The two move into a less than stellar apartment tenement plagued with plumbing problems and an untrustworthy landlord and worthless old janitor. The apartment they move into looks like it could be an unkempt relic of another time, including a foreboding water stain on the bedroom ceiling. Yoshimi learns that a young girl had disappeared from the building a year before, which doesn’t make her living there with her young girl any more pleasing. To make matters more interesting, Ikuko seems to repeatedly find a child’s red bag, one Yoshimi comes to discover is identical to the missing girl’s bag. The water issues are far more than plumbing problems, as puddles are found in the apartment building, a glass of water from the faucet contains hair, and that leaky ceiling doesn’t seem to cease.

After successfully landing a job, and getting Ikuko back into school at the local kindergarten. Her ex-husband begins playing games with her in an effort to gain custody of Ikuko. Meanwhile, just as Yoshimi and Ikuko begin to fortify their relationship, Yoshimi comes discover the little girl who disappeared may be haunting the building. Yoshimi finds conclusive evidence of this, when she learns that the girl lived right upstairs from their apartment, attended the same school that Ikuko is, and that the little red bag did indeed belong to her. All of this leads to a surprising yet melancholy climax, revealing just what truly did happen to the missing little girl and what her connection is to the water.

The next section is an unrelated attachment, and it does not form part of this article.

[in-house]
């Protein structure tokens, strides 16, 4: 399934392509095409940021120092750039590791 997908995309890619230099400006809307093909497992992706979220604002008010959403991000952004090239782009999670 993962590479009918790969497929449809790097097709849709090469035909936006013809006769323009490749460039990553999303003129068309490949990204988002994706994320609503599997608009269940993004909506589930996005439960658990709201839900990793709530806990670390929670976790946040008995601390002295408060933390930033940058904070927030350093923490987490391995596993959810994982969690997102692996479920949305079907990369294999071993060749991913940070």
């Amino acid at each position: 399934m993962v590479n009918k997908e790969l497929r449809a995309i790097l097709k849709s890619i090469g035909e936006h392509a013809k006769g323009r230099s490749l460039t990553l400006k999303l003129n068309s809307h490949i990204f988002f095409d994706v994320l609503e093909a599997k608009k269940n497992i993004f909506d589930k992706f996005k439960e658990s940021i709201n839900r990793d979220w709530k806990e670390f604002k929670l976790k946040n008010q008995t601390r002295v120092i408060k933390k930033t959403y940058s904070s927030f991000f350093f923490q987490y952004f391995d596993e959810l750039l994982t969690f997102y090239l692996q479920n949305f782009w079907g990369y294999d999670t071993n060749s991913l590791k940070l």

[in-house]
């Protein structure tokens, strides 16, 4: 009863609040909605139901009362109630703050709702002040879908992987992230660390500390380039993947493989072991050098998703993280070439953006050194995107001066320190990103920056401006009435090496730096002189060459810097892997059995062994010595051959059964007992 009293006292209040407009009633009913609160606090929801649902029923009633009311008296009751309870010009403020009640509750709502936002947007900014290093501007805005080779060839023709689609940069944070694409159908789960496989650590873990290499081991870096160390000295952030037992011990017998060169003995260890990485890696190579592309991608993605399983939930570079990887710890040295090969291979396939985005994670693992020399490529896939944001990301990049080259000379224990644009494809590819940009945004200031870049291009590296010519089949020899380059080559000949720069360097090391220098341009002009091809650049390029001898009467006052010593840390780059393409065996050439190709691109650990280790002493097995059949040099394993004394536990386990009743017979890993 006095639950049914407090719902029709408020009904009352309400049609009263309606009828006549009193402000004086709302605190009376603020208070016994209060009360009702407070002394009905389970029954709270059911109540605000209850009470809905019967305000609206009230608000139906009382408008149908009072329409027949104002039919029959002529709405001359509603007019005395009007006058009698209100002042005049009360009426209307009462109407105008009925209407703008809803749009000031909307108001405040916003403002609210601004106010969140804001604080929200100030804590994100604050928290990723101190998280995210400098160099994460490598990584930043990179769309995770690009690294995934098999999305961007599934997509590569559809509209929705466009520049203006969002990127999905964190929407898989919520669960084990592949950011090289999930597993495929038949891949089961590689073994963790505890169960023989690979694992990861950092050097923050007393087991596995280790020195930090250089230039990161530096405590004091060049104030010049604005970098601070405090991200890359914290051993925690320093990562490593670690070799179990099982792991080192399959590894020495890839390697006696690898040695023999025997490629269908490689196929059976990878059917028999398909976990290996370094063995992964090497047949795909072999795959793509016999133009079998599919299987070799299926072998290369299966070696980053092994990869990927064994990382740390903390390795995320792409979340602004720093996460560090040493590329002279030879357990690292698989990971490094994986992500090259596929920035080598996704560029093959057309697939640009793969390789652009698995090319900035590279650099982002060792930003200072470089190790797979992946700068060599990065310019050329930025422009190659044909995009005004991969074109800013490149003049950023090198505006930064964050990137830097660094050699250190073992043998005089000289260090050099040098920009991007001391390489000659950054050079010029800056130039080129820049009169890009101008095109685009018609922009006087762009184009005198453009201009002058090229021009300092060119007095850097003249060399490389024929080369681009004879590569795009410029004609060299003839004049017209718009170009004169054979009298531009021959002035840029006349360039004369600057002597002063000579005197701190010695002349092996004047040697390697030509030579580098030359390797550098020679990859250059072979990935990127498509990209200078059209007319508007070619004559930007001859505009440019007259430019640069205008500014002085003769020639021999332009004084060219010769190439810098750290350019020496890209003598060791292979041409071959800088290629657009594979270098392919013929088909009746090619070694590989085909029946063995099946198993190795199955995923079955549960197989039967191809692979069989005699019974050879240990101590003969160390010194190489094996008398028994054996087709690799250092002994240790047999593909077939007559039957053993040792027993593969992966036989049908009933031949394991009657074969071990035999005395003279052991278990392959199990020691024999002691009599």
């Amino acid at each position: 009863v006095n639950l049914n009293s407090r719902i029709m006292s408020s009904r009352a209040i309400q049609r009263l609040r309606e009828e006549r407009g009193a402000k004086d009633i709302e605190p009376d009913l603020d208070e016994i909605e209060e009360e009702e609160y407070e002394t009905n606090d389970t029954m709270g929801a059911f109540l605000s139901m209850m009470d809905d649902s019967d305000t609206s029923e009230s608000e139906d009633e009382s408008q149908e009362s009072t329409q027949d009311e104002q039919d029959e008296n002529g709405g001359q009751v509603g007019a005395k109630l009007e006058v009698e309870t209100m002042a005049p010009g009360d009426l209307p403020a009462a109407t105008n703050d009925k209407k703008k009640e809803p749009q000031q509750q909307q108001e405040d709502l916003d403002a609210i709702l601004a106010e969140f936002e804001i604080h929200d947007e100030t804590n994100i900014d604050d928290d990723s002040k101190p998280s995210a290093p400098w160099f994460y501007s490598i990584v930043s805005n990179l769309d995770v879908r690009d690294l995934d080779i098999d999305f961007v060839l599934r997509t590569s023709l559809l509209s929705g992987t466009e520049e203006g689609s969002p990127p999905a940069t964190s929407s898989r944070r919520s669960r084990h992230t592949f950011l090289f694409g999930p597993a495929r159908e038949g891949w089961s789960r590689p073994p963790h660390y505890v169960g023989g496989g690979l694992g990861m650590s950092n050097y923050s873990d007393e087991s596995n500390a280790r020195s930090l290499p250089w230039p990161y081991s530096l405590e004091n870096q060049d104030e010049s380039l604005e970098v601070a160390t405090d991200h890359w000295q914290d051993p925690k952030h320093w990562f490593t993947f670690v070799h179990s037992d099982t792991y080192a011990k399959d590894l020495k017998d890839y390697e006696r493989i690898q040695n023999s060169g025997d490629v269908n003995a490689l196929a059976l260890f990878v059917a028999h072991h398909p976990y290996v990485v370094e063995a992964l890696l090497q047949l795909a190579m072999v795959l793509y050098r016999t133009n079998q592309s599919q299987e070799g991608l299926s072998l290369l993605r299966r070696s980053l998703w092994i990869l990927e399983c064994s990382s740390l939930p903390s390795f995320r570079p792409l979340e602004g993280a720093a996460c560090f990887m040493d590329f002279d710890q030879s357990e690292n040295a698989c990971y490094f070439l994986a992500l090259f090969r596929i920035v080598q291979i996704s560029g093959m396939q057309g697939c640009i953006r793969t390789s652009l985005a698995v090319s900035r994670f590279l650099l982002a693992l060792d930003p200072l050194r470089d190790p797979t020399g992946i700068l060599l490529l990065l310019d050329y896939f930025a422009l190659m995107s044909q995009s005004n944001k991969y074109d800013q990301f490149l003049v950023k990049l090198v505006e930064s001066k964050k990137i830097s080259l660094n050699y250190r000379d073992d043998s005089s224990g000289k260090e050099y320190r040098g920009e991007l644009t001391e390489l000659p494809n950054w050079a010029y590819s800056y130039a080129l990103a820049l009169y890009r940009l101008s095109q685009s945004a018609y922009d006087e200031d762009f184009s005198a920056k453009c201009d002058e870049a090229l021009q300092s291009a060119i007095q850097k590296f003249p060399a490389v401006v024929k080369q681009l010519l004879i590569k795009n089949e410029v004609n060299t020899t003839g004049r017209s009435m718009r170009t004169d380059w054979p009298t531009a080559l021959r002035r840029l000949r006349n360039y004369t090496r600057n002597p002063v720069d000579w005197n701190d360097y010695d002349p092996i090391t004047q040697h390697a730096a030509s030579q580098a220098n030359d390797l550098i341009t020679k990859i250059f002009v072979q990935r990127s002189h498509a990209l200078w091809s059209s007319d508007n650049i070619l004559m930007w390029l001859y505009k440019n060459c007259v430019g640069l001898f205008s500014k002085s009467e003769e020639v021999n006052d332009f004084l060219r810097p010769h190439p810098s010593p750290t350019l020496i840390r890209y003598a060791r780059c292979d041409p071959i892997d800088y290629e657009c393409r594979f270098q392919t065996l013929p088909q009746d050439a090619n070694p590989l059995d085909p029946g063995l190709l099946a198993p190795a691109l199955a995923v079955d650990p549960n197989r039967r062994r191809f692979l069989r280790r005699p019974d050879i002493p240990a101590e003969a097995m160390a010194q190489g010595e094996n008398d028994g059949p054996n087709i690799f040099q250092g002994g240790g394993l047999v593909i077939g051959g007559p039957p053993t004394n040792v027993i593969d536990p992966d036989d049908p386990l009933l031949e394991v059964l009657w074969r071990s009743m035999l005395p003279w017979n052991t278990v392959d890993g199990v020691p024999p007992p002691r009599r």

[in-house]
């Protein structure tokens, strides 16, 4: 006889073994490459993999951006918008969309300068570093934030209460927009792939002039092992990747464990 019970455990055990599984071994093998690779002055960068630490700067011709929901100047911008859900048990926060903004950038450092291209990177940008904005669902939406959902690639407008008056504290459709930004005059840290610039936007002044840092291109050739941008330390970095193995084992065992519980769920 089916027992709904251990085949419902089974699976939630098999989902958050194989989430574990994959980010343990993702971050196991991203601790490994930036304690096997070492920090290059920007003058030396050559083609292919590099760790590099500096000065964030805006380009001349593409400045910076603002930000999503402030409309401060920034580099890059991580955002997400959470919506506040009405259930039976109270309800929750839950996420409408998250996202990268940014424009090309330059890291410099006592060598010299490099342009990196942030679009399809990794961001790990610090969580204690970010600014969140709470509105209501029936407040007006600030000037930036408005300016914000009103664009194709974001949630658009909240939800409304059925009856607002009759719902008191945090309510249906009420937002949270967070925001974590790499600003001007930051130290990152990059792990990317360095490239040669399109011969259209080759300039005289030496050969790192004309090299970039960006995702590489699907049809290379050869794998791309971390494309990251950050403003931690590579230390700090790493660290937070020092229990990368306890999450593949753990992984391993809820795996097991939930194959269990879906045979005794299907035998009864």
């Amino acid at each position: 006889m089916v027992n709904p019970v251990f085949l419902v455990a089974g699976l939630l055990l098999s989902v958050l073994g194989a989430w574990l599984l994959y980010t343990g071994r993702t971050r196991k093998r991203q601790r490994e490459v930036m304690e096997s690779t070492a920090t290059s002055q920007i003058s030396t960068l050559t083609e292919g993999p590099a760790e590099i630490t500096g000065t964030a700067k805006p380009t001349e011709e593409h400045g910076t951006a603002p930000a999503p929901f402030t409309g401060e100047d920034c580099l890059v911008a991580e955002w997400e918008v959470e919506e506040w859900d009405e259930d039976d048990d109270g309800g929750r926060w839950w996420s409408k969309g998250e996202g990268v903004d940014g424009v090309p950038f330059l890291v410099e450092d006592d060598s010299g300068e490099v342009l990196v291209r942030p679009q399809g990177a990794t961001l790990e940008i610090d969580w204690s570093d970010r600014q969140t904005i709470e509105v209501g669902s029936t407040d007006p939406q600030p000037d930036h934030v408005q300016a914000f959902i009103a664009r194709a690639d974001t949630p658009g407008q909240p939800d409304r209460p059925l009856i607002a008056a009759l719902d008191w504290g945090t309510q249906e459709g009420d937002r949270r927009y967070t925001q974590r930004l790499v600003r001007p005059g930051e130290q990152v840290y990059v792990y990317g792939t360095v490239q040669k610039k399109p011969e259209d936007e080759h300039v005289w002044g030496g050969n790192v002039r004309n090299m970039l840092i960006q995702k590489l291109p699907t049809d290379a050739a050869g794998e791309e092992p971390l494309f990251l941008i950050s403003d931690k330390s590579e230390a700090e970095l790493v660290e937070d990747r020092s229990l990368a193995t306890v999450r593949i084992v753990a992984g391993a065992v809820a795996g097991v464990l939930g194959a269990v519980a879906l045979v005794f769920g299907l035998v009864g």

"Honogaurai Mizu no Soko Kara" is one of Hideo Nakata’s most atmospheric efforts, possibly better than Ringu. It evokes the dreariness of rain soaked streets, be it outside or indoors. The moody shots are tinged to a sickly yellowish filter to focus on flashbacks, and it’s effective. Nakata even takes use again of the videotape look of he utilized in Ringu with a security camera shot of the elevator, something that always made me wonder in a building that couldn’t seem to afford such a luxury. All in all, this film’s underlying story isn’t necessarily about the ghosts of children or the key signs of bad plumbing, it more or less is a sad cautionary tale about family or moreover the relationship between mother and daughter. The movie reminded me of John Mayer’s sappy Grammy winning song “Daughters” in that regard. However, it is a compelling ghost story, as most great ghost stories are primarily there for emotional exposition that the main characters must be guided through whether they know it or not.